Isn't it fascinating? Why hexagon? Why not other shapes? And these apparently simple, instinct-driven creatures could build the perfect-six-sided-hexagon which, when you stack them up together, form a perfect array of honeycomb.
First up, we all know that honeycombs store honey. Honey is what sustains the entire colony, so obviously it's very precious. A typical colony consists of 100,000 individuals, so you need a lot of honey to keep them alive. To store that much honey, you'll need a warehouse big enough to store them, but small enough to prevent thieves like the Japanese Giant Hornets (as long as your thumb) from breaking in. In fact a single cell is just big enough to let a single worker pass through.
|The Japanese Giant Hornet is at least five times larger than the honey bee. Image: waynesword.palomar.edu|
So that leaves us with triangle, square and hexagon. Out of these three, why hexagon?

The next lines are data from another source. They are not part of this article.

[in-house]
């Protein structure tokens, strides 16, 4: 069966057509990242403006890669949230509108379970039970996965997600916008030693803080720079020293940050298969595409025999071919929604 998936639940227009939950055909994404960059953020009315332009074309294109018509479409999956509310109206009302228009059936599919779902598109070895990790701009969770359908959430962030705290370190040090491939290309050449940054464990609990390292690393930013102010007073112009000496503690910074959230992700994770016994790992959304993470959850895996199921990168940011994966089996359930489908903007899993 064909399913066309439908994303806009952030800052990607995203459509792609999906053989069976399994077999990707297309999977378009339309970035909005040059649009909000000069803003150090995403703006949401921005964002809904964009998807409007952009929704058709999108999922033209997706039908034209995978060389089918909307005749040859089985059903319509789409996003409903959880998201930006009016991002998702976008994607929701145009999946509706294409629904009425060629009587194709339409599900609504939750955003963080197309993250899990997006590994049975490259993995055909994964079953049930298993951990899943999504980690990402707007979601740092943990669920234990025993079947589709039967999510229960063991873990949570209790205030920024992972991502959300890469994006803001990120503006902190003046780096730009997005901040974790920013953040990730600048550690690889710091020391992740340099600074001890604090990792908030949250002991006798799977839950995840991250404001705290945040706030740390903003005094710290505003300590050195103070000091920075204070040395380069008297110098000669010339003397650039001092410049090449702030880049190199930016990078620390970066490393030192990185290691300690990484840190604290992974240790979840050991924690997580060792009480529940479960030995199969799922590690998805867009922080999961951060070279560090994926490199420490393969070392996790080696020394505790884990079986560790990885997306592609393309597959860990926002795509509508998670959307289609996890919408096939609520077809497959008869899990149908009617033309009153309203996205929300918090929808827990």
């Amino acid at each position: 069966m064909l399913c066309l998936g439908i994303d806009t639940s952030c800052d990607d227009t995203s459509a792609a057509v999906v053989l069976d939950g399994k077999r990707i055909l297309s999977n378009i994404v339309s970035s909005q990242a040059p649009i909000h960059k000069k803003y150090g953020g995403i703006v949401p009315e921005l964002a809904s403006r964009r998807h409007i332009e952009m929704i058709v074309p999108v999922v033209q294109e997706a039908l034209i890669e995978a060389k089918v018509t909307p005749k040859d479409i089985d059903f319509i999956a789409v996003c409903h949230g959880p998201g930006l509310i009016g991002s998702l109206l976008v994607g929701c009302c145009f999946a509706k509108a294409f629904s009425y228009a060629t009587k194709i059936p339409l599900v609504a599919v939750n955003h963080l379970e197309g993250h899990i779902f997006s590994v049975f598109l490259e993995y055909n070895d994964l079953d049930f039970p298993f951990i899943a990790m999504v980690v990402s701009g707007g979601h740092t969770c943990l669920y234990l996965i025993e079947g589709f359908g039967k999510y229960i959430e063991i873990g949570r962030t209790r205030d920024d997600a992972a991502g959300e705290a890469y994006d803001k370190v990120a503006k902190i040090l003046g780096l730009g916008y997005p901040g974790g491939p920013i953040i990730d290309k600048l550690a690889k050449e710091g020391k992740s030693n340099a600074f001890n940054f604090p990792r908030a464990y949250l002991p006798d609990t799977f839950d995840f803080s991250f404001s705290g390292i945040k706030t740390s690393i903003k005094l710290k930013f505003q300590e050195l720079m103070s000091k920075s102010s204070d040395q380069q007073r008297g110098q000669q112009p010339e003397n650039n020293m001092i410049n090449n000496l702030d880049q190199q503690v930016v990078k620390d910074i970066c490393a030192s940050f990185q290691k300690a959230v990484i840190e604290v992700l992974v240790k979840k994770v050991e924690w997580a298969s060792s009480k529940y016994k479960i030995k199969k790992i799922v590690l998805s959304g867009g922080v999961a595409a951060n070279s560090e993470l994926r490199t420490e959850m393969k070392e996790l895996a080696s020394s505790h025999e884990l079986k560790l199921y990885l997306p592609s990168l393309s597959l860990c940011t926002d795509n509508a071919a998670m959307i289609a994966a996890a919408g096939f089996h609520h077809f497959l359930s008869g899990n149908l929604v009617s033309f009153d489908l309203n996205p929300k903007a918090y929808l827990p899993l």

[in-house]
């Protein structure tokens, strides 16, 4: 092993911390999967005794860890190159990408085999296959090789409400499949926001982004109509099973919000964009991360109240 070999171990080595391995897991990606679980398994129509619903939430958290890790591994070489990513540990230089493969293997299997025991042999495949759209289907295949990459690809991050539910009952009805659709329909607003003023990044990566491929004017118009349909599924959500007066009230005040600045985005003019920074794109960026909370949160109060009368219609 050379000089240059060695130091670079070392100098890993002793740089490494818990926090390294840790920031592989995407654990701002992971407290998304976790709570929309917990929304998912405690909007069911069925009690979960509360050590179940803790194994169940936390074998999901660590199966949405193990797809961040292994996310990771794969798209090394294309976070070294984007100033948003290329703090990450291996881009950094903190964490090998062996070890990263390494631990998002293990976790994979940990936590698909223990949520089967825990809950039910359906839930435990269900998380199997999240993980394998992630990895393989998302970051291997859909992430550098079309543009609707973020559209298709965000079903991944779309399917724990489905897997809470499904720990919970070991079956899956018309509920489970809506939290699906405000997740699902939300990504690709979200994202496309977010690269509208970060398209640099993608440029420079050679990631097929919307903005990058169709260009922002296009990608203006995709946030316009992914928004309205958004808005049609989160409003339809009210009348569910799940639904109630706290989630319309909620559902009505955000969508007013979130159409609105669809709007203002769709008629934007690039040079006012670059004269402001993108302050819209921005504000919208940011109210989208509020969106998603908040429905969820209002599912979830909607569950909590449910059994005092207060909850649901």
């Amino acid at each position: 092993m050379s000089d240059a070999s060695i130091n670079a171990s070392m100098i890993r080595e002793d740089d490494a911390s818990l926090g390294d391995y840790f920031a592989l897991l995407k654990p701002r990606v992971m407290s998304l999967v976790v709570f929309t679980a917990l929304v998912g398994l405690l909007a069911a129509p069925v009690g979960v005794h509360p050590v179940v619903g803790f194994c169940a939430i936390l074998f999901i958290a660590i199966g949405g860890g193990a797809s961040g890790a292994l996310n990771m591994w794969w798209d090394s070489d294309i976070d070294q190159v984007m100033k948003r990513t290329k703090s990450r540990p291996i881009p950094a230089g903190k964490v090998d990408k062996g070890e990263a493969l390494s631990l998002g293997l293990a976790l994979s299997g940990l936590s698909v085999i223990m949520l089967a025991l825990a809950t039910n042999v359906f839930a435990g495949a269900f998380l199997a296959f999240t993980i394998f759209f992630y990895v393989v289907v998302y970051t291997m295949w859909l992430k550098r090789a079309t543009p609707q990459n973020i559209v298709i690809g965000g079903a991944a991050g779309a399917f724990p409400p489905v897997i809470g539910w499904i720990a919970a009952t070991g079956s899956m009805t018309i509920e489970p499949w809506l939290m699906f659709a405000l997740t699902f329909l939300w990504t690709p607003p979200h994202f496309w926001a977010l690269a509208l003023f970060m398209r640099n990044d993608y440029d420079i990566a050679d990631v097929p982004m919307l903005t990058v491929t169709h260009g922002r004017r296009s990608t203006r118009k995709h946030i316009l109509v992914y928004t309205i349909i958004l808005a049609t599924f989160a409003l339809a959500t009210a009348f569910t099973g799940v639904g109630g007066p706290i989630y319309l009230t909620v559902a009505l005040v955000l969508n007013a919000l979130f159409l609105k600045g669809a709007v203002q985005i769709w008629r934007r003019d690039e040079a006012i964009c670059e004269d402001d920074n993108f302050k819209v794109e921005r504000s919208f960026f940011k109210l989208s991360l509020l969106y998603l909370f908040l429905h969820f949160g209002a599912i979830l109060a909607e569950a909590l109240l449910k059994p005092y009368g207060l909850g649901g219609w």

It turns out that hexagon uses the least wax to produce compared to triangle and square of the same cross-sectional area.
To produce a square with area, A=100cm2, the circumference is 40.0 cm.
To produce a triangle with area, A=100cm2, the circumference is 45.588 cm.
To produce a hexagon with area, A=100cm2, the circumference is only 37.224 cm.
Ironically, the one with the least number of sides (triangle) is the one that requires the most wax to build.
This means that by building hexagon-shaped cells, the bees can reduce the usage of wax, which is also made from honey (now that makes sense). Holy BEEz.